Adam M. Phillippy, Ph.D.
Computational and Statistical Genomics Branch
Building 49, Room 4A22
49 Convent Drive
Bethesda, MD 20892
Members of the Genome Informatics Section have been at the forefront of bioinformatics for over a decade and have made important contributions to the problems of genome assembly, read mapping, whole-genome alignment, variant detection, and metagenomics. These bioinformatics advances have been inextricably linked to advances in DNA sequencing technology, and in a field that moves as quickly as genomics, simply keeping pace with changing technology is a challenge. For example, computational methods that were once successful for capillary sequencing do not work with the massive number of short reads produced by amplified cyclic technologies. This sparked a flurry of short-read mapping and assembly methods. More recently, single-molecule sequencing has emerged, producing much longer but less accurate reads. Again, this fundamental shift in data type requires new methods for even the most routine bioinformatics tasks. The Genome Informatics Section aims to enable the widespread use of such emerging technologies, and apply these new methods to the most challenging problems in genomics.
Despite the higher error rates of single-molecule technologies, the incredibly long reads they produce have many exciting applications in genome assembly, structural variant detection, and metagenomics. Members of the Section were among the first to develop an assembly method capable of reconstructing complete microbial genomes directly from single-molecule sequencing. An improved version of this method was later used to generate the first de novo single-molecule assembly of a eukaryote, Drosophila melanogaster. This assembly vastly improved upon previous assemblies and included fully assembled chromosome arms, novel telomeric transition sequences, a complete mitochondrial genome, and a significant fraction of the heterochromatic Y chromosome—revealing new biology in a genome that had been curated and studied for over a decade. These same techniques are now being applied to human and other important species, enabling new studies of chromosomal structure and variation.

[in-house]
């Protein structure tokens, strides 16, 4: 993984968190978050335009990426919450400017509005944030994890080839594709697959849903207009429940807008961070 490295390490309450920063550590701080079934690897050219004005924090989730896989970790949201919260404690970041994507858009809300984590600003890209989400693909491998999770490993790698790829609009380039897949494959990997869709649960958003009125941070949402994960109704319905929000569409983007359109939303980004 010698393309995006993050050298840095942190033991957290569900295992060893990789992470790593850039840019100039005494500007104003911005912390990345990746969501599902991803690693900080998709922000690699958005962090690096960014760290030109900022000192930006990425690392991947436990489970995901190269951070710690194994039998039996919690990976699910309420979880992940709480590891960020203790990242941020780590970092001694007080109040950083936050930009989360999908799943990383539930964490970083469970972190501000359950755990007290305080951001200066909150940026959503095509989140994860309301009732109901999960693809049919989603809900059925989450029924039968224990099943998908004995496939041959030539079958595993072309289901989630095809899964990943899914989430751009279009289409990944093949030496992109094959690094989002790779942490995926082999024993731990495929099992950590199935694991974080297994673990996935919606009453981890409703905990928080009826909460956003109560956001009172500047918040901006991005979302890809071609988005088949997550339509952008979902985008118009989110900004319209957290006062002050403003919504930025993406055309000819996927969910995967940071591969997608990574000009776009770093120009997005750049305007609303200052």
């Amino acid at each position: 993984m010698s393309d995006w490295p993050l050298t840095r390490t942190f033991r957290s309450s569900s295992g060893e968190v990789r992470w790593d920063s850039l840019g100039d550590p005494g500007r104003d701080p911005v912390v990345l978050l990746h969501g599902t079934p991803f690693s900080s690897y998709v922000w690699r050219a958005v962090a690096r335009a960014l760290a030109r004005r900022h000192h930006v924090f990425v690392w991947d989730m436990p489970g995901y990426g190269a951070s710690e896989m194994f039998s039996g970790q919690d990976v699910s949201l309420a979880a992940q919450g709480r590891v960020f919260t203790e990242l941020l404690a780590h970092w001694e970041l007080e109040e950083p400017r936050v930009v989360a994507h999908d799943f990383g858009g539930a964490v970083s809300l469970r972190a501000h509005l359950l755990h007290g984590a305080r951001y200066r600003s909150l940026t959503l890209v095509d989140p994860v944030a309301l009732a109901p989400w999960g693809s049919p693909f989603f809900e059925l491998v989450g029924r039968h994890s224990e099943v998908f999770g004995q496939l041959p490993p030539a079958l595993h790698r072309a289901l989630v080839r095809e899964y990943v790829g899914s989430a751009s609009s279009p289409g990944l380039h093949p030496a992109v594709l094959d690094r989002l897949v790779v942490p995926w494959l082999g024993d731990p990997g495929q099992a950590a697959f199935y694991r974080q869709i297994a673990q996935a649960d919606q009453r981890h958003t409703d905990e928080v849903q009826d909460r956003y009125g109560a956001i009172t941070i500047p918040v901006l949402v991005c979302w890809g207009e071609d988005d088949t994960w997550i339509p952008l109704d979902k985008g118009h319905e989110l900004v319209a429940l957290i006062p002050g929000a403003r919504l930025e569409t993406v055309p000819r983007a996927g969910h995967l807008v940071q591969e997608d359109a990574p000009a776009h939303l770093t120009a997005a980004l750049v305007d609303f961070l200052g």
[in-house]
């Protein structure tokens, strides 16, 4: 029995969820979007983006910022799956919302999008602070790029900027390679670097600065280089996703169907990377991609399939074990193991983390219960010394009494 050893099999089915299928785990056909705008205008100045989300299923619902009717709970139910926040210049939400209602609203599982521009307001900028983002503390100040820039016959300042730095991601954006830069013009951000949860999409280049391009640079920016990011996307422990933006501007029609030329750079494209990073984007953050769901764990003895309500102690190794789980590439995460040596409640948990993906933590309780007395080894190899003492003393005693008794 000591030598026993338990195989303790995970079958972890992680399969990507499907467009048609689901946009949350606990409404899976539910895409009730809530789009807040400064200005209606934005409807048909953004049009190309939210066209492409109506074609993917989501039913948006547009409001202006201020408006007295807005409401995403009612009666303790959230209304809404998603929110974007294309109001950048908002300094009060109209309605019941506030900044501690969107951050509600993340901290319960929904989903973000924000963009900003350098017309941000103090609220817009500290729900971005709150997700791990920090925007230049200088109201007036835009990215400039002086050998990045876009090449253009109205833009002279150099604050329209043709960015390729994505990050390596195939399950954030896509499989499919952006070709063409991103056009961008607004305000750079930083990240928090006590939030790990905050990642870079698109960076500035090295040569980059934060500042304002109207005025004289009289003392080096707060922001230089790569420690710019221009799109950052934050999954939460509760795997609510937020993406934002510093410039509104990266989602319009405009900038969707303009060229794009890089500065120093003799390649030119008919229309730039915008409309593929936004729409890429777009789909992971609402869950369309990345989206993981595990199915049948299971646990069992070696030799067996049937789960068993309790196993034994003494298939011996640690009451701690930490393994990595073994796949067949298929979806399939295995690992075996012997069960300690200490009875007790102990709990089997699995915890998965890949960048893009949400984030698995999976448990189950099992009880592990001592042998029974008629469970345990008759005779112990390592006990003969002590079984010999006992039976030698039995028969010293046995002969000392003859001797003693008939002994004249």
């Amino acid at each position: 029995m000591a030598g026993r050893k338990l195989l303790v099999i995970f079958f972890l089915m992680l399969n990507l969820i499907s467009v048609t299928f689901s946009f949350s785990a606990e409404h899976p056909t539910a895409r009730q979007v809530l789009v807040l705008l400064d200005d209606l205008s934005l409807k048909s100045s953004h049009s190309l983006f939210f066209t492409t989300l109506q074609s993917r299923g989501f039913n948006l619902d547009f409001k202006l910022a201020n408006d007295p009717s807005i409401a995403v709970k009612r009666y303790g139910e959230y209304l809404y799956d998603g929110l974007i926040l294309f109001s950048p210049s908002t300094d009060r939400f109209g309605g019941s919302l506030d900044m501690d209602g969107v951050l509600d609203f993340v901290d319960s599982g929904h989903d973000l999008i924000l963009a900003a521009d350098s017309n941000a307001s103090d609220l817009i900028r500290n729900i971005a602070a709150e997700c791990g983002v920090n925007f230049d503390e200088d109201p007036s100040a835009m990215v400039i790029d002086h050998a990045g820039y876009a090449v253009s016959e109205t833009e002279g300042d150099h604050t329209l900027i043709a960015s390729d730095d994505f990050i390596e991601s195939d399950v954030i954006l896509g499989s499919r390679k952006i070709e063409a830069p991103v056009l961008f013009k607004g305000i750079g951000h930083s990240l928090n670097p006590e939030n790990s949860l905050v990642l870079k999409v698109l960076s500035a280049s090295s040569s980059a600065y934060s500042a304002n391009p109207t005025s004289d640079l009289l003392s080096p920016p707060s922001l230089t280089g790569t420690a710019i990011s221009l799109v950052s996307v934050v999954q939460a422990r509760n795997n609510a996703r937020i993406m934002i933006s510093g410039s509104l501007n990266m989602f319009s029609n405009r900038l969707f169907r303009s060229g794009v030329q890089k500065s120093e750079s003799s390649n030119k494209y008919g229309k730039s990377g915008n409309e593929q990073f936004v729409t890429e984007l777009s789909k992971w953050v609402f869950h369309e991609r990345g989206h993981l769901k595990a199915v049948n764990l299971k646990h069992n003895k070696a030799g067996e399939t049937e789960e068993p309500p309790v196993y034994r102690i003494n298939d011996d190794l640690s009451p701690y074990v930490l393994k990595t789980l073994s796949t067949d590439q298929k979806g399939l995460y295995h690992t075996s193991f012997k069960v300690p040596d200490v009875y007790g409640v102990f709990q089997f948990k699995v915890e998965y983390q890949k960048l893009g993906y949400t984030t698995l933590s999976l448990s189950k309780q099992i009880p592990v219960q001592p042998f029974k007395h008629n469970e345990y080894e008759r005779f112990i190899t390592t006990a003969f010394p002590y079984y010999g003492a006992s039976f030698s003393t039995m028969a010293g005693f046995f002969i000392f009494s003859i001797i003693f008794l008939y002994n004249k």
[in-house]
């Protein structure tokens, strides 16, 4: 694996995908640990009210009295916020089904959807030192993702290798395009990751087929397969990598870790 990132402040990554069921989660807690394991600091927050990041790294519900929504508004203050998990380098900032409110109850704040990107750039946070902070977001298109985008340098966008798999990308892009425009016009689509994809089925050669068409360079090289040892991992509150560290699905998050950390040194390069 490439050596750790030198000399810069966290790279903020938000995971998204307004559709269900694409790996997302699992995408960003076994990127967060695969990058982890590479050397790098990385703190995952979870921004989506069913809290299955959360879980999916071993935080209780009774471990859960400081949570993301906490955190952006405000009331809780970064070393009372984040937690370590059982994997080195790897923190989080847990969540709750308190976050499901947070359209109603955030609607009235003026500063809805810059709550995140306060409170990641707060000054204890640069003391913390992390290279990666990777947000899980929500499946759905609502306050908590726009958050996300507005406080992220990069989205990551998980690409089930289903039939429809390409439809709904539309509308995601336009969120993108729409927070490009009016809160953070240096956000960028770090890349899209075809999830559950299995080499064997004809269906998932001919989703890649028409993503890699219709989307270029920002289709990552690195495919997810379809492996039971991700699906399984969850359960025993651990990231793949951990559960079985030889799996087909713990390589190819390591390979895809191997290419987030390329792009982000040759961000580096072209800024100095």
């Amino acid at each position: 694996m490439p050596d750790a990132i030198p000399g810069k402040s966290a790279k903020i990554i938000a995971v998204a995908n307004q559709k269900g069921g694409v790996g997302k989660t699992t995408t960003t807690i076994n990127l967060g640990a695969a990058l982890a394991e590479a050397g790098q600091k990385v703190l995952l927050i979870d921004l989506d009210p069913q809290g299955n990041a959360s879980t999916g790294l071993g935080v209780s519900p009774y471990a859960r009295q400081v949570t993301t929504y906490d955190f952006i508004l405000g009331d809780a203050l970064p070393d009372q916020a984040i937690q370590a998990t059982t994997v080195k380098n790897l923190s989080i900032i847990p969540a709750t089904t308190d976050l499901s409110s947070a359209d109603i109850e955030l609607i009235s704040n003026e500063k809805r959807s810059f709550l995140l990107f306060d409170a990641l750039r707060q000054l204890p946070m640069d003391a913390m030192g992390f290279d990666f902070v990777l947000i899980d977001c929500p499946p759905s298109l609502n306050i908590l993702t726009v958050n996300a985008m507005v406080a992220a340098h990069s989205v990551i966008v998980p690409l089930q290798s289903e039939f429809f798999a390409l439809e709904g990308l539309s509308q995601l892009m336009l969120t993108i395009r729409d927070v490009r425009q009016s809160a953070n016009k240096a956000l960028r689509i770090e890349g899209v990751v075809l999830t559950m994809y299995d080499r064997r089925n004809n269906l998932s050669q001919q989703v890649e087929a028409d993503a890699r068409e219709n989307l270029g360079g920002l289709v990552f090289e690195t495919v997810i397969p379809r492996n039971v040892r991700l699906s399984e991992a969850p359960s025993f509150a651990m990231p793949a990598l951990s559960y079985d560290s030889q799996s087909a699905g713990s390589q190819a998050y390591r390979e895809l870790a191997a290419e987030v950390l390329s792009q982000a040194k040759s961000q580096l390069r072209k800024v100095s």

The ultimate goal of genome assembly is to generate a gap-free reconstruction of the genome from end to end. Although long thought impossible due to limitations in cloning heterochromatin, single-molecule sequencing may soon enable the complete reconstruction of human genomes. Prior work from the Section has shown this is already possible for microbes and smaller eukaryotes, and it seems only a matter of time before technology improvements enable the gapless assembly of larger genomes such as human. The interim goal is a single, finished human genome including both euchromatin and heterochromatin. A finished reference would not only reveal the last remaining regions of the genome, but also benefit downstream analyses by providing an unbiased reference for comparison and mapping. In a first attempt, the Section assembled the genome of a human hydatidiform mole using approximately 50X coverage of single-molecule sequencing. The resulting assembly correctly resolved 75% of all known segmental duplications and closed multiple gaps in the human reference genome. This was encouraging for the first human genome assembled from single-molecule data, and Section researchers continue to improve upon this result with the incorporation of new data types and the development of algorithms able to resolve the small variations found between duplications and diverged alleles. Such algorithms will eventually enable the full reconstruction of diploid genomes and metagenomic populations.